The definitive guide to the finest drinking experiences

The World Class 50: The Definitive Drinking Guide features 50 of the most innovative and talented bartenders from across the globe. Each bartender showcases the perfect location, the most inventive cocktail and the finest of ingredients and spirits that define the 'must have' fine drinking experience in their city.

How many you have discovered


Do you know your Coupe from your Collins, the difference between shaved and cracked ice, or why you should throw your ingredients rather than shaking them?

Read on to discover the meaning of the different terminology used within the World Class 50.


Collins glass

As used by Victor Yang for his Royal Violet Sangria. Traditionally used as an alternative to a Flute for serving champagne. A shallow, bowl-shaped stemmed glass.

Coupe glass

As used by Victor Yang for his Royal Violet Sangria. Traditionally used as an alternative to a Flute for serving champagne. A shallow, bowl-shaped stemmed glass.


As used by Theodoros Pirillos for his Golden Flip. A large, wide mouthed stemmed glass.

Ice glass

As used by Ricky Liau for his Tear Rock. A drinking vessel formed from ice.

Kilner style jam jar

As used by Ivar De Lange for his Mary One. A rubber sealed jam jar with either a clip or screw cap.

Martini glass

As used by Chanchai Rodbamrung for his Charlie Smith. A stemmed glass with a cone shaped bowl.

Mixing glass

As used by Jérôme Kaftandjian for his Secret Corner 31. A large capacity straight glass with a pouring lip. Used for mixing and stirring drinks.

Nick & Nora glass

As used by Gareth Evans for his Dill or No Dill. An elegant, small capacity stemmed glass.

Pewter Cup or tankard

As used by Jad Ballout for his Fattoush Cup. A Pewter mug with a single handle.

Rocks Glass

As used by Sung Min Park for his Bori’s Old Fashioned. Alternatively know as a Low-Ball, Old Fashioned or Whisky glass. A short tumbler with a thick base.

Double Rocks glass

As used by Tom Macy for The Green Giant cocktail. A larger capacity variant of the Rocks glass.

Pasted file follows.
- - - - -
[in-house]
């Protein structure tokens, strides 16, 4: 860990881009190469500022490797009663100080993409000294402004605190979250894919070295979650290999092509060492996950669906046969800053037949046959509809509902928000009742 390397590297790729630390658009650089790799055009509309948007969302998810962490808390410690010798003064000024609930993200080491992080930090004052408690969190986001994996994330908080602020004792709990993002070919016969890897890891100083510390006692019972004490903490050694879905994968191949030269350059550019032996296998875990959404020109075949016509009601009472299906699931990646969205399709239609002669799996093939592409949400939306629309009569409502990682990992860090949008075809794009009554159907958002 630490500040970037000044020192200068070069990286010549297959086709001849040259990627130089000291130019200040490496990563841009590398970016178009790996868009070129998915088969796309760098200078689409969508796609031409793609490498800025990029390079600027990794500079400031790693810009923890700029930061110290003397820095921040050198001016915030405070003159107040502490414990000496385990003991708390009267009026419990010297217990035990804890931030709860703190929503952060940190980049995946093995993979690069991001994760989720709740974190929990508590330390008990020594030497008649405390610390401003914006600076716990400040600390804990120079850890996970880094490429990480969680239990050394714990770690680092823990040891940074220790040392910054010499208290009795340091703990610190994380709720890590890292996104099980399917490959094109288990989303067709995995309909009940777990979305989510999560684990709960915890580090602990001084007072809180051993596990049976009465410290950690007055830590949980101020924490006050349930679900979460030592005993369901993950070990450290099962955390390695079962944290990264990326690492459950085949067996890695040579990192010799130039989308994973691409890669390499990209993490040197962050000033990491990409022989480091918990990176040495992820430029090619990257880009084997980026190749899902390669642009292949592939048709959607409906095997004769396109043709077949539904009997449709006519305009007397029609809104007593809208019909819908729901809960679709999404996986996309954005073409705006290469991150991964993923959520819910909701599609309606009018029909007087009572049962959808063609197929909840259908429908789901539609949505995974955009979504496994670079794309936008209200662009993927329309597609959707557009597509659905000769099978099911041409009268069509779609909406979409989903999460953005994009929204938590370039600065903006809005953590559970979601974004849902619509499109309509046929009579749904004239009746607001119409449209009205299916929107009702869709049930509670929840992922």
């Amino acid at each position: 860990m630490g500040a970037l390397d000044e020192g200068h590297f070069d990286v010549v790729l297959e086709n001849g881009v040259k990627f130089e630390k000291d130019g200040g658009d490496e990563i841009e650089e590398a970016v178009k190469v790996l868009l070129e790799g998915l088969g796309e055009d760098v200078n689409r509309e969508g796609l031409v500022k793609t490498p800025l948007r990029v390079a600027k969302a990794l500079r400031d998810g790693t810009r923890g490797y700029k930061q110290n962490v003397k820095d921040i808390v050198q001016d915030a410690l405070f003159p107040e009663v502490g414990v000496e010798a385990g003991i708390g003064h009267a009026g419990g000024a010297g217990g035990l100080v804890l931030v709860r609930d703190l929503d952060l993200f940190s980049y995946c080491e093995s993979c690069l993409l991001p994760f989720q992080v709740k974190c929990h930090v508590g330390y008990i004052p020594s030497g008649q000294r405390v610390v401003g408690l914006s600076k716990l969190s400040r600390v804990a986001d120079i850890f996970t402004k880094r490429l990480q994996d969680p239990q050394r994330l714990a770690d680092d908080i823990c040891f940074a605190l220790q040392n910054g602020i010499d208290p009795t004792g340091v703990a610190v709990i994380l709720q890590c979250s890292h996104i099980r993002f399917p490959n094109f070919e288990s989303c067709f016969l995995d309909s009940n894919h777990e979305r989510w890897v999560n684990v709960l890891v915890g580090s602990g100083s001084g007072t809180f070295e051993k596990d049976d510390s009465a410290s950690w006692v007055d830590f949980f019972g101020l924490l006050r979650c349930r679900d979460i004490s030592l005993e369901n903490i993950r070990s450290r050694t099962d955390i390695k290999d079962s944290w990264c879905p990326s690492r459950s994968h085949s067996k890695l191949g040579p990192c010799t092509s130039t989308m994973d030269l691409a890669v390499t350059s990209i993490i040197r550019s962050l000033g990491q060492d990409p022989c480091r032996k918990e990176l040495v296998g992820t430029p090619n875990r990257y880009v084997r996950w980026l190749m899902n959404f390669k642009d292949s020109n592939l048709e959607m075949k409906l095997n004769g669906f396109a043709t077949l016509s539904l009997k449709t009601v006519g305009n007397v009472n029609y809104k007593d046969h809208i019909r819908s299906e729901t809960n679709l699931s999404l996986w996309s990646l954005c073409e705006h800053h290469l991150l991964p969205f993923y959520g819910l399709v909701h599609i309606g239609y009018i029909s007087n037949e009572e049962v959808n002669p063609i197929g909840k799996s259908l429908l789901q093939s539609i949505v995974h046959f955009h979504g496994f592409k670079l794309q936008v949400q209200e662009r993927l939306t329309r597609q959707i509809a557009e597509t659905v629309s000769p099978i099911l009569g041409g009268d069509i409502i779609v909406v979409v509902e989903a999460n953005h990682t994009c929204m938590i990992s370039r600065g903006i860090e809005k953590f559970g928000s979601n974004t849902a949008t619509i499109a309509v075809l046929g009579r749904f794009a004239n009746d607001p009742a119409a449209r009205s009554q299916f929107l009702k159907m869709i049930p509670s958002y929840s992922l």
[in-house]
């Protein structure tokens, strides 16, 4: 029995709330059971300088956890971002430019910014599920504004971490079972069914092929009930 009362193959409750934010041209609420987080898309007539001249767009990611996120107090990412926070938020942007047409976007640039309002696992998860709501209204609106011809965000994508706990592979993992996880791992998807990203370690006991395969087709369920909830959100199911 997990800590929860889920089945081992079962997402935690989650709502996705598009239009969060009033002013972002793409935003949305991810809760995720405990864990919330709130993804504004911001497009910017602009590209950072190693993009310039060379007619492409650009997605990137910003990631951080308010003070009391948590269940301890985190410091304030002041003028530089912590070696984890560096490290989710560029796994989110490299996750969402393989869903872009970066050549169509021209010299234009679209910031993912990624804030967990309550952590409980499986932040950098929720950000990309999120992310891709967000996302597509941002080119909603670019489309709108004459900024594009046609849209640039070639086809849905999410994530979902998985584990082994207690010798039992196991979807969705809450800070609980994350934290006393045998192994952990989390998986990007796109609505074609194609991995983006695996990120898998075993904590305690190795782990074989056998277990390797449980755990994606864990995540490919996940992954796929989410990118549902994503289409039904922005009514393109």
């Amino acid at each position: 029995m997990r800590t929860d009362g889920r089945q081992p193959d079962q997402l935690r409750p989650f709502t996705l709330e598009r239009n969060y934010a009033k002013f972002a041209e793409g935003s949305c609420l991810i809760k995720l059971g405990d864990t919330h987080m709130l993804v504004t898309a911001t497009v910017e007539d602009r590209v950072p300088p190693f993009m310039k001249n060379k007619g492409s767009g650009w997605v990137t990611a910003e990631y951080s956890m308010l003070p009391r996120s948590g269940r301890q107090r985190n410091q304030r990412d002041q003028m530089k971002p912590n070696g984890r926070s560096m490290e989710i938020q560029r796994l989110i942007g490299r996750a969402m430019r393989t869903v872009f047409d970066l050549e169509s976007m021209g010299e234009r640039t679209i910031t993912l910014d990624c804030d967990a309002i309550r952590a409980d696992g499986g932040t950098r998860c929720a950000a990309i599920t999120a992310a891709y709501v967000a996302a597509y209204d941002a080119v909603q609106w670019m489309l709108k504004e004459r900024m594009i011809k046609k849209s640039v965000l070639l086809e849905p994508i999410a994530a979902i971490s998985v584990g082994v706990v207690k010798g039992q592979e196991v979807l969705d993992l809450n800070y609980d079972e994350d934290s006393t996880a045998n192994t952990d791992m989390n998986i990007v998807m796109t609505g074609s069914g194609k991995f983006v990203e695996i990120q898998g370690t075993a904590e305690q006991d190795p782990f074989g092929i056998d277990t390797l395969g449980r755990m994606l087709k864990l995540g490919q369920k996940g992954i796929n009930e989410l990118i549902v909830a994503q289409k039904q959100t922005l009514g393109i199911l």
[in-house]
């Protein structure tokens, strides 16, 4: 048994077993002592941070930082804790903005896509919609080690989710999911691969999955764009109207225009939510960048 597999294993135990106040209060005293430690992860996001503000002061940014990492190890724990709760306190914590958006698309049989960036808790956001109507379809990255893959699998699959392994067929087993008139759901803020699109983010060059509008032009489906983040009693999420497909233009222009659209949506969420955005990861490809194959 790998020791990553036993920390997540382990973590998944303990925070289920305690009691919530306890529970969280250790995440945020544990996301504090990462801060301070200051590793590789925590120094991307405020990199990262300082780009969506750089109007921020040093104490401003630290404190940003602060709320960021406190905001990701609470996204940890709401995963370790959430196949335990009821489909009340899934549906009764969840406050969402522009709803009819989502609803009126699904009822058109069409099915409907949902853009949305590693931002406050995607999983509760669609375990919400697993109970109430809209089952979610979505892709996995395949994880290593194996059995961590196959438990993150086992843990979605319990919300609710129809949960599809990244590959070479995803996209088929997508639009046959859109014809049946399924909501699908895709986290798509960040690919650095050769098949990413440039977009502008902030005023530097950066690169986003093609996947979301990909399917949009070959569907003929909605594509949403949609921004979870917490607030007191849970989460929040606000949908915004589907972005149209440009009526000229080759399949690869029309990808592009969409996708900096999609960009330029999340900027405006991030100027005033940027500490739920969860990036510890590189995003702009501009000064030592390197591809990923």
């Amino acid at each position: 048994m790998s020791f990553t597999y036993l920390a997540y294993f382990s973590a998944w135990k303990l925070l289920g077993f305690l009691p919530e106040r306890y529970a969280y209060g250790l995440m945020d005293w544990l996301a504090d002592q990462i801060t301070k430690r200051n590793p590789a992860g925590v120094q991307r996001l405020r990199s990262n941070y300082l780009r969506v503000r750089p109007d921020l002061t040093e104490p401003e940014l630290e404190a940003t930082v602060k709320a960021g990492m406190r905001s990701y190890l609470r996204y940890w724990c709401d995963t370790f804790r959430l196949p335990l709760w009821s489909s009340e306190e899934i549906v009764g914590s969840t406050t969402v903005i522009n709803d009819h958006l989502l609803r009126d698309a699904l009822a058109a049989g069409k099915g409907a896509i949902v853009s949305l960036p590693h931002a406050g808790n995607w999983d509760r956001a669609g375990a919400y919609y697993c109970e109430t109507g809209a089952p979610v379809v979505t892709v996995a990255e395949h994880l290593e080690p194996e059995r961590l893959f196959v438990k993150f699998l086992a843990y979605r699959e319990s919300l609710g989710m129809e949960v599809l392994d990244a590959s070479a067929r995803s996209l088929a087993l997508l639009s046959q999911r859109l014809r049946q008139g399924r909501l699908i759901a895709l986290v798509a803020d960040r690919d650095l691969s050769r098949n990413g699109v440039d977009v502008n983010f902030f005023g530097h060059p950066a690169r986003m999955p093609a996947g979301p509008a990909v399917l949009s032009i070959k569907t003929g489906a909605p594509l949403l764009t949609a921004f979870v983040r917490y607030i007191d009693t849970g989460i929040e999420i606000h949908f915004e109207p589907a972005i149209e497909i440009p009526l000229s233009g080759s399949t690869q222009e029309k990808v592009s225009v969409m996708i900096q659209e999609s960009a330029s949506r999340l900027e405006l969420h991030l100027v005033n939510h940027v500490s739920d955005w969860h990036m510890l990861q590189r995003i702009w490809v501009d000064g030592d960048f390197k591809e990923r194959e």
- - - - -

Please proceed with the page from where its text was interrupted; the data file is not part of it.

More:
Sherry glass

As used by Monica Berg for her Top of the Hops cocktail. A small capacity, conical shaped stemmed glass.


As used by Luke Ashton for hisNew Frontiers cocktail. A shorter and wider variation of the Collins glass.

Tea bowl (Chawan)

As used by Tsuyoshi Miyazaki for his Melty Ciroc. A small bowl traditionally used in Japanese tea ceremonies.

Hot Toddy Glass (Tea Glass)

As used by Dominic Laverty for The Entente Cordiale cocktail. A stemmed glass with a handle. Used for serving heated drinks.

Wine glass

As used by Angus McGregor for The Entente Cordiale cocktail. A stemmed glass, available in a myriad of shapes and sizes.


Crushed ice

As used by Tom Macy in The Green Giant cocktail. Ranging in size from small grains to fine powder. It chills liquid quickly and creates dilution.

Ice Ball

As used by Jenner Cormier in his Jimmy Dean cocktail. Individually shaped cubes & shards cut from a large block of ice.

Ice block

As used by Emil Seth Åreng in The Steamboat Alma cocktail. Used as a source for hand cut (or by chain-saw!) and shaved ice. Can also be used as a large block to chill punches.

Ice cubes

As used by Luke Ashton for his New Frontiers cocktail. Used to chill the drink with minimal dilution.

Shaved ice

As used by Ricky Liau for The Tear Rock cocktail. Shaved from a block it creates a more snow like consistency and chills liquid quickly with a high level of dilution.


Bar spoon

A long handled spoon with a capacity of 5ml. Used for measuring, mixing and layering drinks. As used by Nabil Ben El Khattab for his Oriental Martini.

Double strain

Straining a drink using both the Hawthorne strainer and a fine strainer to reduce the amount of ice shards in the drink allowing better control of dilution.

Dry Blend

Blend ingredients without ice. This reduces dilution where hard to mix ingredients take longer to combine.

Dry Shake

No ice is used when shaking the ingredients

Float or Layer

Where liquids of differing specific gravity are layered by carefully dispersing a poured liquid over the back of a barspoon.


A process where flavours are dissolved into a liquid without heating.


The process of mashing ingredient in the bottom of a glass to release their flavour.

Rinsing (a glass)

Coating the interior of a glass and removing the remaining liquid.

Smoking the glass

Place a glass over a source of smoke to impart a fragrant aroma without adding a strong flavour.

Throw (ingredients)

Rather than shaking them, pour them between two shakers